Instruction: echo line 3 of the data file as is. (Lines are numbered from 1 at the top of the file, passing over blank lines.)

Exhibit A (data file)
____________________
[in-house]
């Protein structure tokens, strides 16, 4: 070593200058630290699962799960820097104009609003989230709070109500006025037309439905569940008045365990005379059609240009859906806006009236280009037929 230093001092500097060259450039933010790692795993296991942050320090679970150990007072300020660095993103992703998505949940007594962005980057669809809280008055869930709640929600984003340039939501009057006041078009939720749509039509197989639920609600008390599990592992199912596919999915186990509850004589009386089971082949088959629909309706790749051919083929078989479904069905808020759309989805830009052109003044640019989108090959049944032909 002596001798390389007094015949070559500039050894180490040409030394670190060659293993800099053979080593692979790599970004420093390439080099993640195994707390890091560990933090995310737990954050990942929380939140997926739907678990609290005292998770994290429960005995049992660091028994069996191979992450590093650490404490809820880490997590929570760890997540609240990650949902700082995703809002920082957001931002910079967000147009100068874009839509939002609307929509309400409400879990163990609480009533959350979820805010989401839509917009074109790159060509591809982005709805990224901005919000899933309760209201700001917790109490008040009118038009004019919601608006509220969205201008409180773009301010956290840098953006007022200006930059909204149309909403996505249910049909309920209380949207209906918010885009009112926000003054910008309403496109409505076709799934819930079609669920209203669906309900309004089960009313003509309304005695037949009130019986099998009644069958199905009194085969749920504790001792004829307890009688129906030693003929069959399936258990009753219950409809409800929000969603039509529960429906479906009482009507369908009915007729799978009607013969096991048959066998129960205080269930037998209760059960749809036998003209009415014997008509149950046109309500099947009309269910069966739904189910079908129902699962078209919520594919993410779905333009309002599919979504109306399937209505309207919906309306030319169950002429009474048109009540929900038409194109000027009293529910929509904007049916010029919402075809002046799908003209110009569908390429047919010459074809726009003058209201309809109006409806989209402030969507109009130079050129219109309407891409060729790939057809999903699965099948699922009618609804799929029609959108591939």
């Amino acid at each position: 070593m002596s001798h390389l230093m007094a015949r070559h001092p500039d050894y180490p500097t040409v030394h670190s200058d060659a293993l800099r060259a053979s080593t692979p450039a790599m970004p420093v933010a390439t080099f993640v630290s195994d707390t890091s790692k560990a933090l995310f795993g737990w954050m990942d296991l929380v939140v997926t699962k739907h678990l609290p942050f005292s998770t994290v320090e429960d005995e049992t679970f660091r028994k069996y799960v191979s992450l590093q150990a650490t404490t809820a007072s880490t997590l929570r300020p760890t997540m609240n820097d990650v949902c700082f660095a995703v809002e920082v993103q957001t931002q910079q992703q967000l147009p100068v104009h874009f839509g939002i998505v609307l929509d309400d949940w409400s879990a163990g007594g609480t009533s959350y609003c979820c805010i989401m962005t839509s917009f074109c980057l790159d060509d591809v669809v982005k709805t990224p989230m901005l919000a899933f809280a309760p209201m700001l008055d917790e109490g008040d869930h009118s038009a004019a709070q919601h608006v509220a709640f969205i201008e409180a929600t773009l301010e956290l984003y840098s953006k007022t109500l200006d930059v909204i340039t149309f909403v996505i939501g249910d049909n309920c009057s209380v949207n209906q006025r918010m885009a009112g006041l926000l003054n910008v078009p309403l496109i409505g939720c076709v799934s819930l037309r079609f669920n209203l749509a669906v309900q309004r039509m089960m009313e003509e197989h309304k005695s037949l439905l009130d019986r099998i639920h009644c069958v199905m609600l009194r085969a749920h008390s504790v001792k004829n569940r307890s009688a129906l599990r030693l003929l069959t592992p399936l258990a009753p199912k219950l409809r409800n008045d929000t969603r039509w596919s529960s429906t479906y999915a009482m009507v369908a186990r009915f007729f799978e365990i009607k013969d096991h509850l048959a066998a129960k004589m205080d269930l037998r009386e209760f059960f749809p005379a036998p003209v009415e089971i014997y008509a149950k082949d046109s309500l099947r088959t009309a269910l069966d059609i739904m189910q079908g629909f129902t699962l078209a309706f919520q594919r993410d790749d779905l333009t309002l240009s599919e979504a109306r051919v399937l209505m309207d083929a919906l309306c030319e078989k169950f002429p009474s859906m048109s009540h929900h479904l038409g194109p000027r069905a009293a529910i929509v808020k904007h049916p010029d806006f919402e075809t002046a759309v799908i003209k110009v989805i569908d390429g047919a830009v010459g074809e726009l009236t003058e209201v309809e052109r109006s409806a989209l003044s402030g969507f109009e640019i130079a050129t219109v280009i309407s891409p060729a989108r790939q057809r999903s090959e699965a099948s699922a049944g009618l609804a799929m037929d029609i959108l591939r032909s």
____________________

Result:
């Amino acid at each position: 070593m002596s001798h390389l230093m007094a015949r070559h001092p500039d050894y180490p500097t040409v030394h670190s200058d060659a293993l800099r060259a053979s080593t692979p450039a790599m970004p420093v933010a390439t080099f993640v630290s195994d707390t890091s790692k560990a933090l995310f795993g737990w954050m990942d296991l929380v939140v997926t699962k739907h678990l609290p942050f005292s998770t994290v320090e429960d005995e049992t679970f660091r028994k069996y799960v191979s992450l590093q150990a650490t404490t809820a007072s880490t997590l929570r300020p760890t997540m609240n820097d990650v949902c700082f660095a995703v809002e920082v993103q957001t931002q910079q992703q967000l147009p100068v104009h874009f839509g939002i998505v609307l929509d309400d949940w409400s879990a163990g007594g609480t009533s959350y609003c979820c805010i989401m962005t839509s917009f074109c980057l790159d060509d591809v669809v982005k709805t990224p989230m901005l919000a899933f809280a309760p209201m700001l008055d917790e109490g008040d869930h009118s038009a004019a709070q919601h608006v509220a709640f969205i201008e409180a929600t773009l301010e956290l984003y840098s953006k007022t109500l200006d930059v909204i340039t149309f909403v996505i939501g249910d049909n309920c009057s209380v949207n209906q006025r918010m885009a009112g006041l926000l003054n910008v078009p309403l496109i409505g939720c076709v799934s819930l037309r079609f669920n209203l749509a669906v309900q309004r039509m089960m009313e003509e197989h309304k005695s037949l439905l009130d019986r099998i639920h009644c069958v199905m609600l009194r085969a749920h008390s504790v001792k004829n569940r307890s009688a129906l599990r030693l003929l069959t592992p399936l258990a009753p199912k219950l409809r409800n008045d929000t969603r039509w596919s529960s429906t479906y999915a009482m009507v369908a186990r009915f007729f799978e365990i009607k013969d096991h509850l048959a066998a129960k004589m205080d269930l037998r009386e209760f059960f749809p005379a036998p003209v009415e089971i014997y008509a149950k082949d046109s309500l099947r088959t009309a269910l069966d059609i739904m189910q079908g629909f129902t699962l078209a309706f919520q594919r993410d790749d779905l333009t309002l240009s599919e979504a109306r051919v399937l209505m309207d083929a919906l309306c030319e078989k169950f002429p009474s859906m048109s009540h929900h479904l038409g194109p000027r069905a009293a529910i929509v808020k904007h049916p010029d806006f919402e075809t002046a759309v799908i003209k110009v989805i569908d390429g047919a830009v010459g074809e726009l009236t003058e209201v309809e052109r109006s409806a989209l003044s402030g969507f109009e640019i130079a050129t219109v280009i309407s891409p060729a989108r790939q057809r999903s090959e699965a099948s699922a049944g009618l609804a799929m037929d029609i959108l591939r032909s």